Our wildlife conservancies are home to various cheetah families, and our safari guides can identify individuals from their patterns and personalities. The video above shows female cheetah “Entito” and her cubs in Ol Kinyei Conservancy which surrounds Porini Mara Camp.
Poaching throughout the 20th century has reduced numbers, and now the cheetah is vulnerable, with many researchers believing it to be endangered.
Check out the amazing leaps of the caracal—it can swat a bird out of the air at 3 meters!
Smaller than the serval and without patterned fur is the caracal. With tufted ears, the caracal looks a bit like an African version of a lynx, however, it is most likely related to the serval and golden cat.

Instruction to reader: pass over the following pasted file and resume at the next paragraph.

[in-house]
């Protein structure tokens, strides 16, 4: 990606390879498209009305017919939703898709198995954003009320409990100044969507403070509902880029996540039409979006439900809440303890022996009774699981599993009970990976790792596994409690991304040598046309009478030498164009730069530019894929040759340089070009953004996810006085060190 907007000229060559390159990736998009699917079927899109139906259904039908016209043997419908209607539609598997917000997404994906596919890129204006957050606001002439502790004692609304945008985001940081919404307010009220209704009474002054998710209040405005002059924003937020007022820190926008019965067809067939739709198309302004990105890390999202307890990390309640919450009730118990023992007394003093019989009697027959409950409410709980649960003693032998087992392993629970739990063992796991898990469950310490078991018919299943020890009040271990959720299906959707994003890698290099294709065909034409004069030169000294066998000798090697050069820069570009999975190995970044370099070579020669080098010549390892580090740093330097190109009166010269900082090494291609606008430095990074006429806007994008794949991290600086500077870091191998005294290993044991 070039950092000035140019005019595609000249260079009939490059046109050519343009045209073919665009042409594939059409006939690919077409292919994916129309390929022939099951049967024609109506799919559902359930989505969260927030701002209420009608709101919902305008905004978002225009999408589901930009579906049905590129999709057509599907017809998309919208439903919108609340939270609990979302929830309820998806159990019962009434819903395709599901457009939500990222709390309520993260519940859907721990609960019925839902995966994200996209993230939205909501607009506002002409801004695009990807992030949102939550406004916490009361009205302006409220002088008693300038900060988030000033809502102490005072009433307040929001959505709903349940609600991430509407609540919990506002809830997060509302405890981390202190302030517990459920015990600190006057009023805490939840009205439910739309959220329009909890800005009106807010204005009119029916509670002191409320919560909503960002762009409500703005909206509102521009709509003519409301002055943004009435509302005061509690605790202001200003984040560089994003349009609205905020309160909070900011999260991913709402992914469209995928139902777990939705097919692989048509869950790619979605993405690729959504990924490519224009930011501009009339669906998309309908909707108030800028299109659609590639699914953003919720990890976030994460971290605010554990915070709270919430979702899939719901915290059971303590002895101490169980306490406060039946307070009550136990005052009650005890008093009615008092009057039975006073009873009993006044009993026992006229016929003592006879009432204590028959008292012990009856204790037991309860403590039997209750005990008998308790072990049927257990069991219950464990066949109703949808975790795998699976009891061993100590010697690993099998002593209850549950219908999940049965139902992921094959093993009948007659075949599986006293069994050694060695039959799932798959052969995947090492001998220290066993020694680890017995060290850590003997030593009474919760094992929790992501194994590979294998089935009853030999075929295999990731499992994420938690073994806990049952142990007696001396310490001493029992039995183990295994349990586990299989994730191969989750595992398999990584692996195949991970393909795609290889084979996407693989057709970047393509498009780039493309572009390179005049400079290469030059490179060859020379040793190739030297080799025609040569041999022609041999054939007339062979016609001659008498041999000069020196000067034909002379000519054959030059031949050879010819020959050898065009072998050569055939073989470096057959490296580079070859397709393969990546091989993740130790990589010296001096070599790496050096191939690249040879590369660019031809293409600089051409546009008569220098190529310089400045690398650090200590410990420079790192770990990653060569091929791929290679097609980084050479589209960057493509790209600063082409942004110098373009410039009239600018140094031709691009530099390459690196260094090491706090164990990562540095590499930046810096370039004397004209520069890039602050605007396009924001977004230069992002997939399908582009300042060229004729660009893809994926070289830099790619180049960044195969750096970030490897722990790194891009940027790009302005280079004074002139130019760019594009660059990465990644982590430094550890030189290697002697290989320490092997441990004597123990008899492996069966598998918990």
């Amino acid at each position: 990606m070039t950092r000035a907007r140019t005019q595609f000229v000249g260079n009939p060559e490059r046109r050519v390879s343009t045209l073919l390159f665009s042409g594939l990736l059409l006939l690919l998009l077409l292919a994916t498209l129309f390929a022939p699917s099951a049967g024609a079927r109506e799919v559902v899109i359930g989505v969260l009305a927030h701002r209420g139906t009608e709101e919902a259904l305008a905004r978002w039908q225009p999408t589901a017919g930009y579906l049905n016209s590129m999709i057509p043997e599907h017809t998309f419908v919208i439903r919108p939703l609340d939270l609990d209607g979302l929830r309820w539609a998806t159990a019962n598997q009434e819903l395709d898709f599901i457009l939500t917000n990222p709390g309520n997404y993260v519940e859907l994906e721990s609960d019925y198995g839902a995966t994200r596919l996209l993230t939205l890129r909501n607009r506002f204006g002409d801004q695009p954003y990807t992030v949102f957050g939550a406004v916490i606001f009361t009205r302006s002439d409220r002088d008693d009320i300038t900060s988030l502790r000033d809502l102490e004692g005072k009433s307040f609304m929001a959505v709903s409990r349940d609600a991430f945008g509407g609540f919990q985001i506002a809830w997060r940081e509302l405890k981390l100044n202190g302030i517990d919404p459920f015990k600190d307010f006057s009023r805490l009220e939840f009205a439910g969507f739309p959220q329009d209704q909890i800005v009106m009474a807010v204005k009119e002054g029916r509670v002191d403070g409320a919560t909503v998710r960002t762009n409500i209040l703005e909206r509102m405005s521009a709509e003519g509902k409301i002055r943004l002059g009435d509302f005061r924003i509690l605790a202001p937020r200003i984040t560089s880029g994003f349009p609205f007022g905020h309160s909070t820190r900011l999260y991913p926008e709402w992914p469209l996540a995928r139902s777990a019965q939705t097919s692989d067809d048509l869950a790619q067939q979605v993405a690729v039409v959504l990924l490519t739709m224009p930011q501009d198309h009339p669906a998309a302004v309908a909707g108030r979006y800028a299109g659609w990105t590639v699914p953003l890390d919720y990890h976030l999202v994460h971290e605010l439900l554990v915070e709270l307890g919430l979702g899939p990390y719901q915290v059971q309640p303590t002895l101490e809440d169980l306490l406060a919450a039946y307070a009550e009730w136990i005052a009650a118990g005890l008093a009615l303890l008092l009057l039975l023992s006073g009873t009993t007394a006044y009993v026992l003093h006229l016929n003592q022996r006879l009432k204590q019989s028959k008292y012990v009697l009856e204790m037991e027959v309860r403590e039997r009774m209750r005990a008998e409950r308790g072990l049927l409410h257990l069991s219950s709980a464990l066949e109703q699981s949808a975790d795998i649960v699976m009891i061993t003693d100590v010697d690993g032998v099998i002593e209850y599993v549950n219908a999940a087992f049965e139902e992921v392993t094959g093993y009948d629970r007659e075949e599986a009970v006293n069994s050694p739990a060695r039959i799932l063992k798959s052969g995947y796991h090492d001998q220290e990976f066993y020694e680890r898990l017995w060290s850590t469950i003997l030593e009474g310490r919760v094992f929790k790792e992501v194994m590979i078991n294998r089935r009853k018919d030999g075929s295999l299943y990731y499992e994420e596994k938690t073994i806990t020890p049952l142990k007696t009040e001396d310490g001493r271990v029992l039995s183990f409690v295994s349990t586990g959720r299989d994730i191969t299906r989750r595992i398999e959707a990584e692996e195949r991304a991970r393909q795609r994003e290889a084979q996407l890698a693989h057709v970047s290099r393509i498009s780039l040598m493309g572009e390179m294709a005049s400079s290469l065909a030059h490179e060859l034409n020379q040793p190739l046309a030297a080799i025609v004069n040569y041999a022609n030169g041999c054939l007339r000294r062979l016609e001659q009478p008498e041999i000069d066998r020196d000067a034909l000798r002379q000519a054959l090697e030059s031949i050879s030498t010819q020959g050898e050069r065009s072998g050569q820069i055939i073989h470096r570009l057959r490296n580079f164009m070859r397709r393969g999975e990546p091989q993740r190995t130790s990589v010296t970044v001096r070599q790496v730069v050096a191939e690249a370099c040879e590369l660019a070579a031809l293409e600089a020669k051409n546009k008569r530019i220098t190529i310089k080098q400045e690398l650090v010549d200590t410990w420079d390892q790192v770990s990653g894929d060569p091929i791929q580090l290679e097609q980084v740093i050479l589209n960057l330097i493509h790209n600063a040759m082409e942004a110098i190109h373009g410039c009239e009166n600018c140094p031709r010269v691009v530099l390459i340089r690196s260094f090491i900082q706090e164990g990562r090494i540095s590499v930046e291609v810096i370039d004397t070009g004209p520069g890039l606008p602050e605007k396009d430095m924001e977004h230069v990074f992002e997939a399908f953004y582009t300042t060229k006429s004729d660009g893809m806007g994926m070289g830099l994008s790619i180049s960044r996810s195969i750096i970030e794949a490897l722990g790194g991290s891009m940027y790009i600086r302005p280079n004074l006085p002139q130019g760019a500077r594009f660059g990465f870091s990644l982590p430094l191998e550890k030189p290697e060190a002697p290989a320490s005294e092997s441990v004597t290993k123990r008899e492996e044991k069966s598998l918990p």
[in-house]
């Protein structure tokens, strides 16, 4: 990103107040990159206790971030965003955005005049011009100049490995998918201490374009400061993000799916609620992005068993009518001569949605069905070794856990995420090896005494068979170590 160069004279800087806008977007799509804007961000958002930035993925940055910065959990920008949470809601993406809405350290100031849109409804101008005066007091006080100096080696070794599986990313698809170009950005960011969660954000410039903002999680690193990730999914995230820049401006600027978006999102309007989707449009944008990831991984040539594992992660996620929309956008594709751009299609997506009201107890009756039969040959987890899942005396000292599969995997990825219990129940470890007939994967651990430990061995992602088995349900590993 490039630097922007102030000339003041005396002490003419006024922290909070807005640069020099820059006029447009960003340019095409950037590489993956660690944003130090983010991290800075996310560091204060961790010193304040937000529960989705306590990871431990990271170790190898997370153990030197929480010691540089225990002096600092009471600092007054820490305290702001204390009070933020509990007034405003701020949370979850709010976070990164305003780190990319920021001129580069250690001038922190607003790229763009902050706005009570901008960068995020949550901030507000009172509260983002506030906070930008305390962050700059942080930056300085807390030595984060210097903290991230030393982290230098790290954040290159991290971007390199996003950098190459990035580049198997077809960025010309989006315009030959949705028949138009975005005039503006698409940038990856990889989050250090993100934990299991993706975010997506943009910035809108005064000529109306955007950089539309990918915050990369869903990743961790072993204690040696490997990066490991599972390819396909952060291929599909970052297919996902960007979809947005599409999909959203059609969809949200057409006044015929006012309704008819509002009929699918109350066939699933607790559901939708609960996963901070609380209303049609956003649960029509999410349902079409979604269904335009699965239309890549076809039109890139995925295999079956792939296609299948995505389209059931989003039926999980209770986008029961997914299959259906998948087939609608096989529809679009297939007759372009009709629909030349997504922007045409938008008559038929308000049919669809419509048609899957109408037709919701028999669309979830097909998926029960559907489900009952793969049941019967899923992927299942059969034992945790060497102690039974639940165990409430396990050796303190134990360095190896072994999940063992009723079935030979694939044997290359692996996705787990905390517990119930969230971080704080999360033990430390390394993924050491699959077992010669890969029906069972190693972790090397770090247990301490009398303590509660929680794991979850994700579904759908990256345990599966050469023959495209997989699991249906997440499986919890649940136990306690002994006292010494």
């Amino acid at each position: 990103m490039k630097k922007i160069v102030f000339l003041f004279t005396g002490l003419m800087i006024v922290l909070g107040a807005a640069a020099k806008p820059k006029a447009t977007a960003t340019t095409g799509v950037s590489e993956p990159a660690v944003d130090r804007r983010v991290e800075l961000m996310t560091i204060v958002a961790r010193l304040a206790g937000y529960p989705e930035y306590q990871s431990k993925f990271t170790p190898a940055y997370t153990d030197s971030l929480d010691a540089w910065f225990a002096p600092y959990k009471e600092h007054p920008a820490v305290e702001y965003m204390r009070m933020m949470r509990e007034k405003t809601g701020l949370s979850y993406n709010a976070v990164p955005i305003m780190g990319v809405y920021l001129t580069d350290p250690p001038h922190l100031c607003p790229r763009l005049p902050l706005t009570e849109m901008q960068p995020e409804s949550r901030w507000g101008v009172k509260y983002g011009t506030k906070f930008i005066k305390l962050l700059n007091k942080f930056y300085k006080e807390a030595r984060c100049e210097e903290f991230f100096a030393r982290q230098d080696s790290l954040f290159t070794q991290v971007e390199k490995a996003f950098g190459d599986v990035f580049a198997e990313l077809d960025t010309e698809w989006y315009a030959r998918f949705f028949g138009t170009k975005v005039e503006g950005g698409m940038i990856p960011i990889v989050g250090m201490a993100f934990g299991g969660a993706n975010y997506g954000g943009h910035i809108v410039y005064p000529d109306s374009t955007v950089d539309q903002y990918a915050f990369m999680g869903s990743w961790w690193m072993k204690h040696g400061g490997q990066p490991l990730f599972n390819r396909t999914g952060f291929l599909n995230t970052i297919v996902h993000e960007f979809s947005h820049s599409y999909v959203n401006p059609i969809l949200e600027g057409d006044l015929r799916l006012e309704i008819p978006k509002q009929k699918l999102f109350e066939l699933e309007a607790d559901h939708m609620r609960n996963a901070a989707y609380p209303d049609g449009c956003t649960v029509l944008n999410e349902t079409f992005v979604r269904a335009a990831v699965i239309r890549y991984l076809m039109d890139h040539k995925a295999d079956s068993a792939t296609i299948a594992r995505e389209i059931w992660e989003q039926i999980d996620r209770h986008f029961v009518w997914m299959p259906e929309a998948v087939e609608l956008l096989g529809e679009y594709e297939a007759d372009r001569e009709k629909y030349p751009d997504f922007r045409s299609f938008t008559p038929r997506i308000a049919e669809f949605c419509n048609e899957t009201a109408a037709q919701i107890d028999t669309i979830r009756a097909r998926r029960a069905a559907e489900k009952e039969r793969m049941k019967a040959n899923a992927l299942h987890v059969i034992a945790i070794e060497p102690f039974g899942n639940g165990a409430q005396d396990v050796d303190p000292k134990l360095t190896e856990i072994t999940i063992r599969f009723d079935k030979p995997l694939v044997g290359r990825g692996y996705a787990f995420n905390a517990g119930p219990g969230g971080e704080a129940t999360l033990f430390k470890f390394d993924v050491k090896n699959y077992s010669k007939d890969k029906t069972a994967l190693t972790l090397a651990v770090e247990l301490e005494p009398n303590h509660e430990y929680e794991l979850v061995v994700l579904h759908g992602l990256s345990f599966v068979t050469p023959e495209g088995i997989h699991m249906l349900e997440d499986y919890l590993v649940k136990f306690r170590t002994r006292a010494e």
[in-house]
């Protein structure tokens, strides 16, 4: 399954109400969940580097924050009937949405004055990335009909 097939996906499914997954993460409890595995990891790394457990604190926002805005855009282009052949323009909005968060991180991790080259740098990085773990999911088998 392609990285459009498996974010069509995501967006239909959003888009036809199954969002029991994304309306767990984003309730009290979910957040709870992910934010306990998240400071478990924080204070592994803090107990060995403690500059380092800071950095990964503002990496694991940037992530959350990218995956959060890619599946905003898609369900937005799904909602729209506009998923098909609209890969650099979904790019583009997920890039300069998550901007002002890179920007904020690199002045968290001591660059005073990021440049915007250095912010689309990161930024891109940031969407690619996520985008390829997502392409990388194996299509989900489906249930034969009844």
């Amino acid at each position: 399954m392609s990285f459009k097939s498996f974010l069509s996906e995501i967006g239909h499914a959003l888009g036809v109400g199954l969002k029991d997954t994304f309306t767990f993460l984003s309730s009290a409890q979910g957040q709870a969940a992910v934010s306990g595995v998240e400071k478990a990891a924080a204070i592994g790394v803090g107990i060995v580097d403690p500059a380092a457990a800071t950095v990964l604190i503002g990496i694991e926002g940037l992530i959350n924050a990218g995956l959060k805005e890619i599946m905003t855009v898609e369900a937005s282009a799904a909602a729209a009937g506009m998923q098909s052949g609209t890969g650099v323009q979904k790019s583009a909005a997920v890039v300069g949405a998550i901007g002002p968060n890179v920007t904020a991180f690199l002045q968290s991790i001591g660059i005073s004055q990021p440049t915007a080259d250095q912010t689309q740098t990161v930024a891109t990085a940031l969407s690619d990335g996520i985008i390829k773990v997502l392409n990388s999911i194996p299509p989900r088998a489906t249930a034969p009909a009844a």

Those funny looking tufts are more than just a fashion statement. While many theories exist as to their function, many believe caracals use their tufts to communicate with others of their kind.
And don’t let its petite cuteness fool you – these felines are ferocious when attacking prey. With the ability to jump 3 meters (that’s about 10 feet), keep your eyes peeled for the caracal while on the African savannah.
Don’t miss the World Cup of Wildlife—the Great Wildebeest Migration from the Serengeti to the Mara.
Ever wanted to see a “Wonder of the World”? While on safari in the Mara, you can. The Great Wildebeest Migration certainly lives up to the title. Hundreds of thousands of wildebeest, zebra, and other plains animals move from the Serengeti of Tanzania to the Mara of Kenya every year, usually from June to October.
During this migration, around 300,000 calves are born and travel with the others, only days and weeks old. Seeing this spectacle and hearing the sound of thousands upon thousands of hooves pounding across the earth is the experience of a lifetime.